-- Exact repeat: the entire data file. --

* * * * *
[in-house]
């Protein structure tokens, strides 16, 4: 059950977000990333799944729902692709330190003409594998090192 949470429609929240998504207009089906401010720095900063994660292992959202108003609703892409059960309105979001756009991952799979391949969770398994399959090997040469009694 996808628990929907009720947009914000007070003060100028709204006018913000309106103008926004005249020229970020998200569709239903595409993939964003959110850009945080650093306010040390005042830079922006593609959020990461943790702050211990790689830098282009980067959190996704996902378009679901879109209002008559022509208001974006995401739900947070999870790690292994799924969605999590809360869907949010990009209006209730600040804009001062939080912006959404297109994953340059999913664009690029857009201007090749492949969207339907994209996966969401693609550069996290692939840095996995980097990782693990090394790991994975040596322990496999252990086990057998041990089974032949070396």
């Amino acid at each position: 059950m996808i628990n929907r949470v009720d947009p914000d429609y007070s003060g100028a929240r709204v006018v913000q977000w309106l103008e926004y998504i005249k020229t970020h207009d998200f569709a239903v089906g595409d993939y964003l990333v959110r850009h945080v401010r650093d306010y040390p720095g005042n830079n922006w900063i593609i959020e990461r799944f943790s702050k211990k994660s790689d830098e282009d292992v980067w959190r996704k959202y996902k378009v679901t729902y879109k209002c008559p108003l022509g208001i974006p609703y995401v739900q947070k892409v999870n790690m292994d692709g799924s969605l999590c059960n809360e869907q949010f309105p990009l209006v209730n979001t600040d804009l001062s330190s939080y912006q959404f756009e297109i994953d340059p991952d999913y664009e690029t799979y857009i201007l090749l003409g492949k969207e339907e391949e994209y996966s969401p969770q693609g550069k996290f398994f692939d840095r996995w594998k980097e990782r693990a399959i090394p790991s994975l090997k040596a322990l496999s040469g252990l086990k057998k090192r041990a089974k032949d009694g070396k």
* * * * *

[in-house]
């Protein structure tokens, strides 16, 4: 059950977000990333799944729902692709330190003409594998090192 949470429609929240998504207009089906401010720095900063994660292992959202108003609703892409059960309105979001756009991952799979391949969770398994399959090997040469009694 996808628990929907009720947009914000007070003060100028709204006018913000309106103008926004005249020229970020998200569709239903595409993939964003959110850009945080650093306010040390005042830079922006593609959020990461943790702050211990790689830098282009980067959190996704996902378009679901879109209002008559022509208001974006995401739900947070999870790690292994799924969605999590809360869907949010990009209006209730600040804009001062939080912006959404297109994953340059999913664009690029857009201007090749492949969207339907994209996966969401693609550069996290692939840095996995980097990782693990090394790991994975040596322990496999252990086990057998041990089974032949070396």
């Amino acid at each position: 059950m996808i628990n929907r949470v009720d947009p914000d429609y007070s003060g100028a929240r709204v006018v913000q977000w309106l103008e926004y998504i005249k020229t970020h207009d998200f569709a239903v089906g595409d993939y964003l990333v959110r850009h945080v401010r650093d306010y040390p720095g005042n830079n922006w900063i593609i959020e990461r799944f943790s702050k211990k994660s790689d830098e282009d292992v980067w959190r996704k959202y996902k378009v679901t729902y879109k209002c008559p108003l022509g208001i974006p609703y995401v739900q947070k892409v999870n790690m292994d692709g799924s969605l999590c059960n809360e869907q949010f309105p990009l209006v209730n979001t600040d804009l001062s330190s939080y912006q959404f756009e297109i994953d340059p991952d999913y664009e690029t799979y857009i201007l090749l003409g492949k969207e339907e391949e994209y996966s969401p969770q693609g550069k996290f398994f692939d840095r996995w594998k980097e990782r693990a399959i090394p790991s994975l090997k040596a322990l496999s040469g252990l086990k057998k090192r041990a089974k032949d009694g070396k």